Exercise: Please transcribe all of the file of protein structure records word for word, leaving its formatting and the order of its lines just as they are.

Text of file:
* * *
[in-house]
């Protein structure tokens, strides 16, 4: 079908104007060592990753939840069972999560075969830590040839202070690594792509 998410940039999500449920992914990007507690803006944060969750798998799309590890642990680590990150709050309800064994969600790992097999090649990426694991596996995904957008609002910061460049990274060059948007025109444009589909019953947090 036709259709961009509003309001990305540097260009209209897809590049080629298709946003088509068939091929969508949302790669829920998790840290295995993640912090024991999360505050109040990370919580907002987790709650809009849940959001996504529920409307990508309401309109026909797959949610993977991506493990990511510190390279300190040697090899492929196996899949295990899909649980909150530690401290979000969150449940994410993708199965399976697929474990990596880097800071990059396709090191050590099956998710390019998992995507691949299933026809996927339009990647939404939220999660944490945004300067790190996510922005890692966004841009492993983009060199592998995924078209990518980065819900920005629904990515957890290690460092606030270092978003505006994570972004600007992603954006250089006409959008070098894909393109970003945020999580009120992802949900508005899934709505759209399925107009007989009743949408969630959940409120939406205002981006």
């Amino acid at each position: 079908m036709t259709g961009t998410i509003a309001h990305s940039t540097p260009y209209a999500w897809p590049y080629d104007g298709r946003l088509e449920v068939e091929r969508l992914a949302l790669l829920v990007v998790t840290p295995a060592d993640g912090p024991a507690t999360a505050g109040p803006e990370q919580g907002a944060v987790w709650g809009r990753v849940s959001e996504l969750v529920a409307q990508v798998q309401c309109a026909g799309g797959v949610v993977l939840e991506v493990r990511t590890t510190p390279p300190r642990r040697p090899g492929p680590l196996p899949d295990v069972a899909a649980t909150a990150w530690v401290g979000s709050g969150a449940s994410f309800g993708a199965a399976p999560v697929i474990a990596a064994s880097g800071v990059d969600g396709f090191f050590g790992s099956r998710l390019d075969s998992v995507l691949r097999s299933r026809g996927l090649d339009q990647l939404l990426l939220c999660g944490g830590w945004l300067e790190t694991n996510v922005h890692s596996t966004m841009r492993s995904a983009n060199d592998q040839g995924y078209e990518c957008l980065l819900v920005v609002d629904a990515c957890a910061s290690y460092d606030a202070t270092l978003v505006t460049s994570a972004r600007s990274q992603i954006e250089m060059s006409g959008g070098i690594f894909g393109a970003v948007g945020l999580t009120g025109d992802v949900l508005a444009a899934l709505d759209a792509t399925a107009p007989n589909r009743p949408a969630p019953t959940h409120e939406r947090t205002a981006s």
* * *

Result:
[in-house]
């Protein structure tokens, strides 16, 4: 079908104007060592990753939840069972999560075969830590040839202070690594792509 998410940039999500449920992914990007507690803006944060969750798998799309590890642990680590990150709050309800064994969600790992097999090649990426694991596996995904957008609002910061460049990274060059948007025109444009589909019953947090 036709259709961009509003309001990305540097260009209209897809590049080629298709946003088509068939091929969508949302790669829920998790840290295995993640912090024991999360505050109040990370919580907002987790709650809009849940959001996504529920409307990508309401309109026909797959949610993977991506493990990511510190390279300190040697090899492929196996899949295990899909649980909150530690401290979000969150449940994410993708199965399976697929474990990596880097800071990059396709090191050590099956998710390019998992995507691949299933026809996927339009990647939404939220999660944490945004300067790190996510922005890692966004841009492993983009060199592998995924078209990518980065819900920005629904990515957890290690460092606030270092978003505006994570972004600007992603954006250089006409959008070098894909393109970003945020999580009120992802949900508005899934709505759209399925107009007989009743949408969630959940409120939406205002981006």
């Amino acid at each position: 079908m036709t259709g961009t998410i509003a309001h990305s940039t540097p260009y209209a999500w897809p590049y080629d104007g298709r946003l088509e449920v068939e091929r969508l992914a949302l790669l829920v990007v998790t840290p295995a060592d993640g912090p024991a507690t999360a505050g109040p803006e990370q919580g907002a944060v987790w709650g809009r990753v849940s959001e996504l969750v529920a409307q990508v798998q309401c309109a026909g799309g797959v949610v993977l939840e991506v493990r990511t590890t510190p390279p300190r642990r040697p090899g492929p680590l196996p899949d295990v069972a899909a649980t909150a990150w530690v401290g979000s709050g969150a449940s994410f309800g993708a199965a399976p999560v697929i474990a990596a064994s880097g800071v990059d969600g396709f090191f050590g790992s099956r998710l390019d075969s998992v995507l691949r097999s299933r026809g996927l090649d339009q990647l939404l990426l939220c999660g944490g830590w945004l300067e790190t694991n996510v922005h890692s596996t966004m841009r492993s995904a983009n060199d592998q040839g995924y078209e990518c957008l980065l819900v920005v609002d629904a990515c957890a910061s290690y460092d606030a202070t270092l978003v505006t460049s994570a972004r600007s990274q992603i954006e250089m060059s006409g959008g070098i690594f894909g393109a970003v948007g945020l999580t009120g025109d992802v949900l508005a444009a899934l709505d759209a792509t399925a107009p007989n589909r009743p949408a969630p019953t959940h409120e939406r947090t205002a981006s």